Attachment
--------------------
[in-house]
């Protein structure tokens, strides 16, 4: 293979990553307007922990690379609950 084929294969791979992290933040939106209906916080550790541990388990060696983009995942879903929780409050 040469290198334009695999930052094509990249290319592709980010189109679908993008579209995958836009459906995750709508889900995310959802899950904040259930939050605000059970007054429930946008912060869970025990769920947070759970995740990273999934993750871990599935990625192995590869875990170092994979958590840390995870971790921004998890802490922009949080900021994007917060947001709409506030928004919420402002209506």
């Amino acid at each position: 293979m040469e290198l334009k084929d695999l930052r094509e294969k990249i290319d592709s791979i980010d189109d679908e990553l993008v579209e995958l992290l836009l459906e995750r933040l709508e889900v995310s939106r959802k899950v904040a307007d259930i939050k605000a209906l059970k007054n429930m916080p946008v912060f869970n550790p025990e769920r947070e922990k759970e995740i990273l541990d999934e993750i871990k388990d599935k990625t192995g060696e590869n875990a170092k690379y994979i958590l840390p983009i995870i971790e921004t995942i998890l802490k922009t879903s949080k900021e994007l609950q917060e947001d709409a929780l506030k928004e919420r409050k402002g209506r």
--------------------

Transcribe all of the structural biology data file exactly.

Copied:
[in-house]
């Protein structure tokens, strides 16, 4: 293979990553307007922990690379609950 084929294969791979992290933040939106209906916080550790541990388990060696983009995942879903929780409050 040469290198334009695999930052094509990249290319592709980010189109679908993008579209995958836009459906995750709508889900995310959802899950904040259930939050605000059970007054429930946008912060869970025990769920947070759970995740990273999934993750871990599935990625192995590869875990170092994979958590840390995870971790921004998890802490922009949080900021994007917060947001709409506030928004919420402002209506």
């Amino acid at each position: 293979m040469e290198l334009k084929d695999l930052r094509e294969k990249i290319d592709s791979i980010d189109d679908e990553l993008v579209e995958l992290l836009l459906e995750r933040l709508e889900v995310s939106r959802k899950v904040a307007d259930i939050k605000a209906l059970k007054n429930m916080p946008v912060f869970n550790p025990e769920r947070e922990k759970e995740i990273l541990d999934e993750i871990k388990d599935k990625t192995g060696e590869n875990a170092k690379y994979i958590l840390p983009i995870i971790e921004t995942i998890l802490k922009t879903s949080k900021e994007l609950q917060e947001d709409a929780l506030k928004e919420r409050k402002g209506r």